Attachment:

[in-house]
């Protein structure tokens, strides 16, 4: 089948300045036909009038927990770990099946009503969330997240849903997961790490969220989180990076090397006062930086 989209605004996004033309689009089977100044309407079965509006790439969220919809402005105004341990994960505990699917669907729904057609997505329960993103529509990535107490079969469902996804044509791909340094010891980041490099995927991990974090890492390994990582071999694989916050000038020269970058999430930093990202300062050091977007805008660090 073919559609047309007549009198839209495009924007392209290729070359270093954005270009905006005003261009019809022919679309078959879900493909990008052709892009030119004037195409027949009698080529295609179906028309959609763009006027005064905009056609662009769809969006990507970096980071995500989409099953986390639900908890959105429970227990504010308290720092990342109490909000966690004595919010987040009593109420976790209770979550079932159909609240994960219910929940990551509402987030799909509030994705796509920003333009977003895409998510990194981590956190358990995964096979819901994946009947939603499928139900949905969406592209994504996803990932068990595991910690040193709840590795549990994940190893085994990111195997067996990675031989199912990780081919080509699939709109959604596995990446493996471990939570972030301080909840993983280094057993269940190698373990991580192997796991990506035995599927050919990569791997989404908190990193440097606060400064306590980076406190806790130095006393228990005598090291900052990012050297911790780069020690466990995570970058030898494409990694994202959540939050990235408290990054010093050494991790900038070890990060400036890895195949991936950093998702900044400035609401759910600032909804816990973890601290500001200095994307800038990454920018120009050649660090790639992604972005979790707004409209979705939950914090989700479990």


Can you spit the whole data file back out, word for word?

[in-house]
């Protein structure tokens, strides 16, 4: 089948300045036909009038927990770990099946009503969330997240849903997961790490969220989180990076090397006062930086 989209605004996004033309689009089977100044309407079965509006790439969220919809402005105004341990994960505990699917669907729904057609997505329960993103529509990535107490079969469902996804044509791909340094010891980041490099995927991990974090890492390994990582071999694989916050000038020269970058999430930093990202300062050091977007805008660090 073919559609047309007549009198839209495009924007392209290729070359270093954005270009905006005003261009019809022919679309078959879900493909990008052709892009030119004037195409027949009698080529295609179906028309959609763009006027005064905009056609662009769809969006990507970096980071995500989409099953986390639900908890959105429970227990504010308290720092990342109490909000966690004595919010987040009593109420976790209770979550079932159909609240994960219910929940990551509402987030799909509030994705796509920003333009977003895409998510990194981590956190358990995964096979819901994946009947939603499928139900949905969406592209994504996803990932068990595991910690040193709840590795549990994940190893085994990111195997067996990675031989199912990780081919080509699939709109959604596995990446493996471990939570972030301080909840993983280094057993269940190698373990991580192997796991990506035995599927050919990569791997989404908190990193440097606060400064306590980076406190806790130095006393228990005598090291900052990012050297911790780069020690466990995570970058030898494409990694994202959540939050990235408290990054010093050494991790900038070890990060400036890895195949991936950093998702900044400035609401759910600032909804816990973890601290500001200095994307800038990454920018120009050649660090790639992604972005979790707004409209979705939950914090989700479990």